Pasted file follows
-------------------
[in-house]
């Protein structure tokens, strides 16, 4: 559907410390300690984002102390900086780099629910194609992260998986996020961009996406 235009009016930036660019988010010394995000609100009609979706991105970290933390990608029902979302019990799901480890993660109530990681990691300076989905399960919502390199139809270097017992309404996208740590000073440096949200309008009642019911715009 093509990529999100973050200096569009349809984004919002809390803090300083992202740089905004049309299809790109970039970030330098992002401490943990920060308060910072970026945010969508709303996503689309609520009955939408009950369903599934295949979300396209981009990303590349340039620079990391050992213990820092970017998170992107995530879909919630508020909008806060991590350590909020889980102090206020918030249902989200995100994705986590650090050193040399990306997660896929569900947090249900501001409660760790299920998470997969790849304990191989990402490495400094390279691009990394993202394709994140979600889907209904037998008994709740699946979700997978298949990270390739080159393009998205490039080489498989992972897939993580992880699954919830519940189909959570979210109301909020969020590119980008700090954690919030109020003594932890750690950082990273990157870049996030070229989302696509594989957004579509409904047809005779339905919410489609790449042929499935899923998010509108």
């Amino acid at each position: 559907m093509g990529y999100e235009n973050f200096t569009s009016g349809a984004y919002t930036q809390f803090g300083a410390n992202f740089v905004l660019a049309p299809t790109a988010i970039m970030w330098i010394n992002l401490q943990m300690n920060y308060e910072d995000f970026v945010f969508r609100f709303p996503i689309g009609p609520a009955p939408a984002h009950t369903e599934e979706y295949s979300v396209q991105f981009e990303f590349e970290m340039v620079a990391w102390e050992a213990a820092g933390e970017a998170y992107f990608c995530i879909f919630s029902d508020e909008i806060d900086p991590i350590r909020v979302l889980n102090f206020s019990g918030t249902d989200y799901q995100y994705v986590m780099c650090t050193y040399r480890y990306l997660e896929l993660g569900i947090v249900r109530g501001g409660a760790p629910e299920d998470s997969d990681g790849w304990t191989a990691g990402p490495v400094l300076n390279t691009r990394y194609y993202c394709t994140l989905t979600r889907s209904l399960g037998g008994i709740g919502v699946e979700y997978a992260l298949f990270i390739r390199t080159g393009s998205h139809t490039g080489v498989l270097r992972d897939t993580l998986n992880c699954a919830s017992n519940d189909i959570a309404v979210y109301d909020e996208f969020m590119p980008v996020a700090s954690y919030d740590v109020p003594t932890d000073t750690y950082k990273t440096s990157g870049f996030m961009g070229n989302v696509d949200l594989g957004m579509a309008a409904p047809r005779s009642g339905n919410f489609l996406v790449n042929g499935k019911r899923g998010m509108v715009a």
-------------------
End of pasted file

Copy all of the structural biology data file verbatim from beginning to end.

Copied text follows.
[in-house]
């Protein structure tokens, strides 16, 4: 559907410390300690984002102390900086780099629910194609992260998986996020961009996406 235009009016930036660019988010010394995000609100009609979706991105970290933390990608029902979302019990799901480890993660109530990681990691300076989905399960919502390199139809270097017992309404996208740590000073440096949200309008009642019911715009 093509990529999100973050200096569009349809984004919002809390803090300083992202740089905004049309299809790109970039970030330098992002401490943990920060308060910072970026945010969508709303996503689309609520009955939408009950369903599934295949979300396209981009990303590349340039620079990391050992213990820092970017998170992107995530879909919630508020909008806060991590350590909020889980102090206020918030249902989200995100994705986590650090050193040399990306997660896929569900947090249900501001409660760790299920998470997969790849304990191989990402490495400094390279691009990394993202394709994140979600889907209904037998008994709740699946979700997978298949990270390739080159393009998205490039080489498989992972897939993580992880699954919830519940189909959570979210109301909020969020590119980008700090954690919030109020003594932890750690950082990273990157870049996030070229989302696509594989957004579509409904047809005779339905919410489609790449042929499935899923998010509108």
């Amino acid at each position: 559907m093509g990529y999100e235009n973050f200096t569009s009016g349809a984004y919002t930036q809390f803090g300083a410390n992202f740089v905004l660019a049309p299809t790109a988010i970039m970030w330098i010394n992002l401490q943990m300690n920060y308060e910072d995000f970026v945010f969508r609100f709303p996503i689309g009609p609520a009955p939408a984002h009950t369903e599934e979706y295949s979300v396209q991105f981009e990303f590349e970290m340039v620079a990391w102390e050992a213990a820092g933390e970017a998170y992107f990608c995530i879909f919630s029902d508020e909008i806060d900086p991590i350590r909020v979302l889980n102090f206020s019990g918030t249902d989200y799901q995100y994705v986590m780099c650090t050193y040399r480890y990306l997660e896929l993660g569900i947090v249900r109530g501001g409660a760790p629910e299920d998470s997969d990681g790849w304990t191989a990691g990402p490495v400094l300076n390279t691009r990394y194609y993202c394709t994140l989905t979600r889907s209904l399960g037998g008994i709740g919502v699946e979700y997978a992260l298949f990270i390739r390199t080159g393009s998205h139809t490039g080489v498989l270097r992972d897939t993580l998986n992880c699954a919830s017992n519940d189909i959570a309404v979210y109301d909020e996208f969020m590119p980008v996020a700090s954690y919030d740590v109020p003594t932890d000073t750690y950082k990273t440096s990157g870049f996030m961009g070229n989302v696509d949200l594989g957004m579509a309008a409904p047809r005779s009642g339905n919410f489609l996406v790449n042929g499935k019911r899923g998010m509108v715009a």